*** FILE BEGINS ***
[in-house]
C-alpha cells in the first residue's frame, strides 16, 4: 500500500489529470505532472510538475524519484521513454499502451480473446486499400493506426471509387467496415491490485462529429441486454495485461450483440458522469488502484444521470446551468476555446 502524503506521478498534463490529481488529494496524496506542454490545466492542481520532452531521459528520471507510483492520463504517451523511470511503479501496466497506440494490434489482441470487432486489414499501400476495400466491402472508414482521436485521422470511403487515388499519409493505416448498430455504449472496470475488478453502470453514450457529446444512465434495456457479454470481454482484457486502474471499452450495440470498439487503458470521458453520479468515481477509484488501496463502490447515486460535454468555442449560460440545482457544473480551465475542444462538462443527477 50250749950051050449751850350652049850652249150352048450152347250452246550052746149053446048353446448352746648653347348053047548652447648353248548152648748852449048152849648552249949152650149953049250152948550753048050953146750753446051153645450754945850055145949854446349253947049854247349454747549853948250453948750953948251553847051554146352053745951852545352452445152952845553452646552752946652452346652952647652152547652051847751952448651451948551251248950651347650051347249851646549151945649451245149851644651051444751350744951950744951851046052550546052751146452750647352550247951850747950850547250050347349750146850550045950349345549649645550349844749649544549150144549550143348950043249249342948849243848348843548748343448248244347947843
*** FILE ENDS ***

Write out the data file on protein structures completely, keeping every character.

[in-house]
C-alpha cells in the first residue's frame, strides 16, 4: 500500500489529470505532472510538475524519484521513454499502451480473446486499400493506426471509387467496415491490485462529429441486454495485461450483440458522469488502484444521470446551468476555446 502524503506521478498534463490529481488529494496524496506542454490545466492542481520532452531521459528520471507510483492520463504517451523511470511503479501496466497506440494490434489482441470487432486489414499501400476495400466491402472508414482521436485521422470511403487515388499519409493505416448498430455504449472496470475488478453502470453514450457529446444512465434495456457479454470481454482484457486502474471499452450495440470498439487503458470521458453520479468515481477509484488501496463502490447515486460535454468555442449560460440545482457544473480551465475542444462538462443527477 50250749950051050449751850350652049850652249150352048450152347250452246550052746149053446048353446448352746648653347348053047548652447648353248548152648748852449048152849648552249949152650149953049250152948550753048050953146750753446051153645450754945850055145949854446349253947049854247349454747549853948250453948750953948251553847051554146352053745951852545352452445152952845553452646552752946652452346652952647652152547652051847751952448651451948551251248950651347650051347249851646549151945649451245149851644651051444751350744951950744951851046052550546052751146452750647352550247951850747950850547250050347349750146850550045950349345549649645550349844749649544549150144549550143348950043249249342948849243848348843548748343448248244347947843